Is Recording My Spouse Without Their Knowledge Stalking Under N.J. Law?

Is Recording My Spouse Without Their Knowledge Stalking Under N.J. Law?

Pursuant to New Jersey’s Prevention of Domestic Violence Act, leaving an iPhone, iPad or any recording device behind so that you may monitor your spouse without their knowledge would be deemed to be stalking. The restraining order lawyers at our East Brunswick, New Jersey law firm have watched technology enhance a person’s ability to stalk someone’s spouse or significant other. In a recent New Jersey’s Appellate Court reviewed by all of our attorneys confirmed that a husband who left hid their iPad or iPhone recording under their bed of their spouse in order to monitor their behavior to be stalking as per New Jersey domestic violence law. Therefore, the final restraining order entered by the trial judge of the Family Part of the Superior Court of New Jersey shall stand.

In E.D.B. v. D.S., the parties were married in 2007. E.D.B. (“Ellen”) told D.S. (“Daniel”) that she wanted a divorce in 2015. The parties and their children continued to live together despite the pending divorce. During that time, both parties began relationships with other people. In March 2017, after confirming that Daniel was spying on her in their home, Ellen filed a domestic violence action pursuant to the Prevention of Domestic Violence Act. In response, Daniel also filed a domestic violence complaint against Ellen. A four-day hearing was held in the Superior Court of New Jersey Family Part to address the complaints. The trial court judge found that Daniel had stalked Ellen by spying on her; therefore, the judge entered a final restraining order against Daniel. The judge also denied Daniel’s request for a final restraining order against Ellen. The judge found that Ellen did not harass Daniel and awarded Ellen $14,750 in attorney’s fees and $2,000 in damages. Daniel then appealed the trial court’s decision.

On appeal, Daniel argued that the trial court was wrong to find that there was sufficient evidence to find the predicate act of stalking was committed. A predicate act is a prior crime or offense similar to the crime or offense alleged. Specifically, Daniel argued that the court was wrong to find that Ellen could have a reasonable expectation of privacy in the home office or Daniel’s bedroom. Additionally, Daniel argued that Ellen did not fear for her safety, that a final restraining order was not necessary to prevent further abuse, that Ellen should not have been awarded attorney’s fees, and that Ellen should not have been awarded damages. The New Jersey Appellate Division found Daniel’s arguments to be meritless. The Appellate Division stated that the trial court judge correctly interpreted Daniel’s actions under the stalking statute in support of Ellen’s domestic violence claim. The Appellate Division reasoned that Daniel placed an iPad in the parties’ shared home office and an iPhone under his bed in order to record and/or monitor Ellen’s actions in the parties’ home. The trial judge did not believe that Daniel placed the devices in those locations in order to protect his privacy and personal affects. The judge found that the devices were not pointed at Daniel’s papers or things, but were pointed into the hallway, which led the judge to conclude Daniel’s real intent was to eavesdrop on Ellen’s conversations for the divorce. The Appellate Division found that there was adequate and ample evidence to support the trial judge’s finding that a final restraining order was necessary.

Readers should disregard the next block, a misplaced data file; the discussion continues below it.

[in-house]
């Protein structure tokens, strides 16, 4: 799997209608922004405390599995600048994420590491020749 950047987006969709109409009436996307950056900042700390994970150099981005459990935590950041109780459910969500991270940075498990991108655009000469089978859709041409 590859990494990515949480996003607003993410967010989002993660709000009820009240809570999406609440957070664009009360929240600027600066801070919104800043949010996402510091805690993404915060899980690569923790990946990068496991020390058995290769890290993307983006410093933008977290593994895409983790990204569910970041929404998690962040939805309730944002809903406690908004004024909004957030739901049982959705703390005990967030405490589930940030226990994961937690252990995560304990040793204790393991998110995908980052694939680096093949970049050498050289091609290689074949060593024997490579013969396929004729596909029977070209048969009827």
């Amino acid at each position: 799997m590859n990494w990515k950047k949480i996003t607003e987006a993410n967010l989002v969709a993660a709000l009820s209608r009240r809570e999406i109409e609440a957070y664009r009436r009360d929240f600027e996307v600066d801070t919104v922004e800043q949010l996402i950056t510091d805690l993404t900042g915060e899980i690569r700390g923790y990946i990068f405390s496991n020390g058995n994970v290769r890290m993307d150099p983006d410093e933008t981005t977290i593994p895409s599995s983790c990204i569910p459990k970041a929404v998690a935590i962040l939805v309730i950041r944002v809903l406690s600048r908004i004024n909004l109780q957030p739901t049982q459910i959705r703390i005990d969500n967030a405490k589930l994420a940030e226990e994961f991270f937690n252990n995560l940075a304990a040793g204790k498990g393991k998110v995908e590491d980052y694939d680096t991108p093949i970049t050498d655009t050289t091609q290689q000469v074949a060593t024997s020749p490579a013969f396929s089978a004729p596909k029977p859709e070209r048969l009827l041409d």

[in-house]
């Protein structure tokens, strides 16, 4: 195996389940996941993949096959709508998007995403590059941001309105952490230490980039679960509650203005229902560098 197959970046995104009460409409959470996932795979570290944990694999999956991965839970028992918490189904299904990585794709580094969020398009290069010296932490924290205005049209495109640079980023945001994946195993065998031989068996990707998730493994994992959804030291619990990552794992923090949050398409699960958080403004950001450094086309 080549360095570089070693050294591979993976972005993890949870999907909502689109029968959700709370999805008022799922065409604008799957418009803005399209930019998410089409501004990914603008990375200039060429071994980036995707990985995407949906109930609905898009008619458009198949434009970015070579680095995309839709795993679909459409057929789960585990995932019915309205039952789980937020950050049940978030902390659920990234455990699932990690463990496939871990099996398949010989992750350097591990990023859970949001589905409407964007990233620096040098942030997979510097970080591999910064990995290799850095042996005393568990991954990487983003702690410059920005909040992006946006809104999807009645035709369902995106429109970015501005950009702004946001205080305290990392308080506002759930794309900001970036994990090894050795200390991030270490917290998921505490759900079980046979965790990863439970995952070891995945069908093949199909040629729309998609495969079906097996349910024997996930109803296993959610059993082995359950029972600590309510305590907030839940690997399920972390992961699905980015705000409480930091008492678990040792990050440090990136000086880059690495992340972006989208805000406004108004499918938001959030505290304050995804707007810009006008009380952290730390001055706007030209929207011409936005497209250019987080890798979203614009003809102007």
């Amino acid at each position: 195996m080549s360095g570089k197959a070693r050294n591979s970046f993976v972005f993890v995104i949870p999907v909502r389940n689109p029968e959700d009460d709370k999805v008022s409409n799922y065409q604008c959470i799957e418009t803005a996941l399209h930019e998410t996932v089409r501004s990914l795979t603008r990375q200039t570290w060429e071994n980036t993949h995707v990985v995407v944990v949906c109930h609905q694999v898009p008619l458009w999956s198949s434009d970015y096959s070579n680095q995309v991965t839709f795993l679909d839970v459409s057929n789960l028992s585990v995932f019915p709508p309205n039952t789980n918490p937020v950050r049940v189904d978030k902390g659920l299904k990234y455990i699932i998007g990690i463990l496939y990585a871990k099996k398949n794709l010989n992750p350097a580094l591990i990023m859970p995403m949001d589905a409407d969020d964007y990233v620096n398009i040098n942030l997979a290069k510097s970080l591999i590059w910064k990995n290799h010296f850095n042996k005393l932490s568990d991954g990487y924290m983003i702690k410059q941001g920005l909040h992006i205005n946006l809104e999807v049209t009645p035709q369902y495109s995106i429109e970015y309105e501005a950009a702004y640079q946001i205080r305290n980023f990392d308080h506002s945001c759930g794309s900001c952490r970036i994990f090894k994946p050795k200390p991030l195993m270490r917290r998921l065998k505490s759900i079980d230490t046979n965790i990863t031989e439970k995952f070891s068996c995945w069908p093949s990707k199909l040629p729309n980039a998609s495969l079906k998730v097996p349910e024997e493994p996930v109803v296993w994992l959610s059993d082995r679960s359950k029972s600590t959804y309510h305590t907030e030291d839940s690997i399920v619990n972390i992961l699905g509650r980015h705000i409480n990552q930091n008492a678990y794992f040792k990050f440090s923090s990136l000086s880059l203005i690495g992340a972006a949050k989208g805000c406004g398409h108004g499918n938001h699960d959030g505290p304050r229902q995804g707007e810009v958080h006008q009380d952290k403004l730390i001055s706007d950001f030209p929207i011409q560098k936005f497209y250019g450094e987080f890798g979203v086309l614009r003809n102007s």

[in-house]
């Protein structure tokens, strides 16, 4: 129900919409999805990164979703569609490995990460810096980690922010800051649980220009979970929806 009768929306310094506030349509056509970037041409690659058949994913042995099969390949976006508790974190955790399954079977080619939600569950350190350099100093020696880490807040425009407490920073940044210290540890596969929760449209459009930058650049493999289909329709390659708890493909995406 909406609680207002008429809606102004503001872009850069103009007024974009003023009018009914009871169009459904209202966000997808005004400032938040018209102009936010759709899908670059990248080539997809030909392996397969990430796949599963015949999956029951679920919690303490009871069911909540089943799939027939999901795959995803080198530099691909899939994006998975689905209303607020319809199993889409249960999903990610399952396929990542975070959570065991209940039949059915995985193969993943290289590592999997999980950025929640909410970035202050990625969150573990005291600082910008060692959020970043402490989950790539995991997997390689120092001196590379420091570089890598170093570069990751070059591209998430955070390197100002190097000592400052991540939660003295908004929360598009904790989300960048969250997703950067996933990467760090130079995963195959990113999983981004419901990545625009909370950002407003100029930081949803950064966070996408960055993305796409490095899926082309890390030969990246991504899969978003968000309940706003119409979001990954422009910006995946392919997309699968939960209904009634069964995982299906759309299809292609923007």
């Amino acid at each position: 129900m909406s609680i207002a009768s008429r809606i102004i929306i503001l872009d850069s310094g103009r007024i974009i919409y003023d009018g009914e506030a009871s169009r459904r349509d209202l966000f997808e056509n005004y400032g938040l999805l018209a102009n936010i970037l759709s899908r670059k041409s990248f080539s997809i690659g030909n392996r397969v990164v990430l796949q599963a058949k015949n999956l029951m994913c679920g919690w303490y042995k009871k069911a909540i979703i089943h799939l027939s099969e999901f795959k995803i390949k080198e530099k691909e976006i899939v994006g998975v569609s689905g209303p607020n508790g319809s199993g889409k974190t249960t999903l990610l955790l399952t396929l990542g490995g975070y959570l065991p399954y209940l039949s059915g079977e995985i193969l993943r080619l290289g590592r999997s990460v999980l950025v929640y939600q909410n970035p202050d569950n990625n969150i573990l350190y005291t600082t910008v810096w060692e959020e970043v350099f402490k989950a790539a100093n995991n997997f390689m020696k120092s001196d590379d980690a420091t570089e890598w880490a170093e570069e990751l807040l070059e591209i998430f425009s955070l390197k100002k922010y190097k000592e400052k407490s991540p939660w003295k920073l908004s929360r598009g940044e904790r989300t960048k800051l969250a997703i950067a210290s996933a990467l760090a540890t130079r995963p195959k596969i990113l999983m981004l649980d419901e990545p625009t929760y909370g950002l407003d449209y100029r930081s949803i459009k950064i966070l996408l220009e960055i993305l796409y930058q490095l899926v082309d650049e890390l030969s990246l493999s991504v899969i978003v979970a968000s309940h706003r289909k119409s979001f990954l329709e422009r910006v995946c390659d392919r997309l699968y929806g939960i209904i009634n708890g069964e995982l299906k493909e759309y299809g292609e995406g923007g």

Additionally, the Appellate Division agreed that Daniel’s conduct would cause a reasonable person to fear for their safety or suffer emotional distress. The Appellate Division also agreed that there was adequate evidence to make Silver findings. The court reasoned that prior to Daniel’s surveillance of Ellen, Daniel placed a tracking device in Ellen’s car; therefore, a final restraining order was necessary under Silver to prevent further harm or abuse. Lastly, the Appellate Division found that the trial court’s award of attorney’s fees was proper. The Appellate Division reasoned that Ellen was not only entitled to statutory fees incurred in pursuing her complaint, but also in the defense of Daniel’s cross-complaint. The court stated that Daniel incorrectly relied on M.W. v. R.L., 286 N.J. Super 408 because Ellen needed to defend herself from Daniel’s meritless cross-complaint while also prosecuting her own complaint. Ultimately, the Appellate Division agreed with the trial court and upheld the entering of a final restraining order as well as an award of attorney’s fees.

Please contact the New Jersey restraining order attorneys at (732) 783-5588 if you or a loved one is facing a dangerous situation such as stalking.

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